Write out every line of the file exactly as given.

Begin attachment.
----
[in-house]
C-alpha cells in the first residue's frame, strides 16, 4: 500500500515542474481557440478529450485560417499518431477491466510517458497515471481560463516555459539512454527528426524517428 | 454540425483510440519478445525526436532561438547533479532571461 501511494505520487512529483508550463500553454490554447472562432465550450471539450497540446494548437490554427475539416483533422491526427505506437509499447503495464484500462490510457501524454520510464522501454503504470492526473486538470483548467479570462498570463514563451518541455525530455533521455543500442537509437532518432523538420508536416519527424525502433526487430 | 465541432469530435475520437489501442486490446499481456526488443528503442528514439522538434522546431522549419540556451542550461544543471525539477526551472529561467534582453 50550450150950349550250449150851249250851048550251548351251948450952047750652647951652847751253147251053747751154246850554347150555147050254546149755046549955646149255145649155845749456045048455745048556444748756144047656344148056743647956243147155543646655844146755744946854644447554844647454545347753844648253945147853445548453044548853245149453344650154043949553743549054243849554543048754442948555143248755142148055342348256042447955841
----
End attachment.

[in-house]
C-alpha cells in the first residue's frame, strides 16, 4: 500500500515542474481557440478529450485560417499518431477491466510517458497515471481560463516555459539512454527528426524517428 | 454540425483510440519478445525526436532561438547533479532571461 501511494505520487512529483508550463500553454490554447472562432465550450471539450497540446494548437490554427475539416483533422491526427505506437509499447503495464484500462490510457501524454520510464522501454503504470492526473486538470483548467479570462498570463514563451518541455525530455533521455543500442537509437532518432523538420508536416519527424525502433526487430 | 465541432469530435475520437489501442486490446499481456526488443528503442528514439522538434522546431522549419540556451542550461544543471525539477526551472529561467534582453 50550450150950349550250449150851249250851048550251548351251948450952047750652647951652847751253147251053747751154246850554347150555147050254546149755046549955646149255145649155845749456045048455745048556444748756144047656344148056743647956243147155543646655844146755744946854644447554844647454545347753844648253945147853445548453044548853245149453344650154043949553743549054243849554543048754442948555143248755142148055342348256042447955841